Australian researchers have discovered how social media can serve as an indicator of a community's psychological well being and can predict rates of heart disease.
Researchers from the University of Pennsylvania and the University of Melbourne, Australia, demonstrated that micro-blogging site Twitter can capture more information about heart disease risk than many traditional factors combined as it also characterises the psychological atmosphere of a community.
They found that expressions of negative emotions such as anger, stress and fatigue in a county's tweets were associated with higher heart disease risk.
On the other hand, positive emotions like excitement and optimism were associated with lower risk.
"The relationship between language and mortality is particularly surprising since the people tweeting angry words and topics are in general not the ones dying of heart disease. This means if many of your neighbours are angry, you are more likely to die of heart disease," said Andrew Schwartz, visiting assistant professor in the School of Engineering and Applied Science at Penn.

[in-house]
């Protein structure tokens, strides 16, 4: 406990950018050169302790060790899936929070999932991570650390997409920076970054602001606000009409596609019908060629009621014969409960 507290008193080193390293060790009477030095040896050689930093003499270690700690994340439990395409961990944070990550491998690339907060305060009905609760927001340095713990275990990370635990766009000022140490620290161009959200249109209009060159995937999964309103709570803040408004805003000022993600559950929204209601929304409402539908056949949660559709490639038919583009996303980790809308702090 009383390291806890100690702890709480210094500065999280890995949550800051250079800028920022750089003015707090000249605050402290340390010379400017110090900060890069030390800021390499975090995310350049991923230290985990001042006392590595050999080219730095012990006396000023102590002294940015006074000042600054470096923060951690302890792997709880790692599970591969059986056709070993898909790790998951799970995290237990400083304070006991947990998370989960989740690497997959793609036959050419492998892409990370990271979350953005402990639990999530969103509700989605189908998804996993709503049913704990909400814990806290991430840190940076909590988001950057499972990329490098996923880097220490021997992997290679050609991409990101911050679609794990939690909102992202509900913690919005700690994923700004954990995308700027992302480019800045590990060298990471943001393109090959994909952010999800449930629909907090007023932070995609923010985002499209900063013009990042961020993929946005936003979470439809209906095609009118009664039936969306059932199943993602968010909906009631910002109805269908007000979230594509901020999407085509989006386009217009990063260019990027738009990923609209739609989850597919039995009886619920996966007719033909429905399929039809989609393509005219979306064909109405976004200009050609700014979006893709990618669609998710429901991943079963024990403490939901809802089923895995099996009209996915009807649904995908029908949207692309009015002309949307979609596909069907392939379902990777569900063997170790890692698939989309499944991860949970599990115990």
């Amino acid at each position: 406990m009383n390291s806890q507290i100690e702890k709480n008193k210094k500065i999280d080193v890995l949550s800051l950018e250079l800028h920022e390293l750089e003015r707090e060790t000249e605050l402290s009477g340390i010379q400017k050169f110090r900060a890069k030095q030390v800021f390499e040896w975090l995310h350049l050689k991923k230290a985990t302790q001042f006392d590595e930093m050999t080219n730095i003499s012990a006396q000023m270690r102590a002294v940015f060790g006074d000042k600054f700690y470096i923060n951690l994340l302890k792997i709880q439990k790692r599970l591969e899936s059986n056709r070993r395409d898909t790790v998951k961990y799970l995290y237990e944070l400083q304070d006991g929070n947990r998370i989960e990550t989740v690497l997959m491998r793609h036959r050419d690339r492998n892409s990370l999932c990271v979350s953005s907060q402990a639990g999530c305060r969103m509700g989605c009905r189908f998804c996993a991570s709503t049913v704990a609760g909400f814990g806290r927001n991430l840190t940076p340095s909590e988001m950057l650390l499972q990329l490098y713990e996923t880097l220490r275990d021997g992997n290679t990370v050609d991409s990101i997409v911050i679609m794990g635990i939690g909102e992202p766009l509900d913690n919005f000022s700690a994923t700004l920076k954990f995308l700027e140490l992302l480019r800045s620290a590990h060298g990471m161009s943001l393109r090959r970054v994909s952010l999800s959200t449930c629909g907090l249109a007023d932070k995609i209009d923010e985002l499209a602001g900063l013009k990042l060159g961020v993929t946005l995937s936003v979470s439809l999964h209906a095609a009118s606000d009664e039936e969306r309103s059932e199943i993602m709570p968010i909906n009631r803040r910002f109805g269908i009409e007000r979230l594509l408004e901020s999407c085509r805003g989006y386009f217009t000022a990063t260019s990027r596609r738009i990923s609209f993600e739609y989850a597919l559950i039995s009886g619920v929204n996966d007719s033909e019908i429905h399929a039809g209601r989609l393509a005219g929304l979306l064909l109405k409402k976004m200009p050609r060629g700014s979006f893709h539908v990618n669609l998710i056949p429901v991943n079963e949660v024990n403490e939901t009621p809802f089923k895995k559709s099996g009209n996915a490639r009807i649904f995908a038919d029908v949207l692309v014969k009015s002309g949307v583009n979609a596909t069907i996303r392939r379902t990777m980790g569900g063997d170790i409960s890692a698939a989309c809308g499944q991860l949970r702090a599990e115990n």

Drawing on a set of public tweets made between 2009 and 2010, the researchers used established emotional dictionaries to analyse a random sample of tweets from individuals who had made their locations available.
There were enough tweets and health data from about 1,300 counties, which contain 88 percent of the country's population.
As there is no way to directly measure people's inner emotional lives, the team drew on traditions in psychological research that glean this information from the words people use when speaking or writing.
Having seen correlations between language and emotional states, the researchers went on to see if they could show connections between those emotional states and physical outcomes rooted in them.
They found that negative emotional language and words like "hate" or expletives remained strongly correlated with heart disease mortality even after variables like income and education were taken into account.
Hostility and depression have been linked with heart disease in past studies. Negative emotions can also trigger behavioural and social responses.
"You are also more likely to drink, eat poorly and be isolated from other people which can indirectly lead to heart disease," added Margaret Kern, assistant professor at the University of Melbourne, Australia.
The study, published in the journal Psychological Science, was led by Johannes Eichstaedt, graduate student at Penn.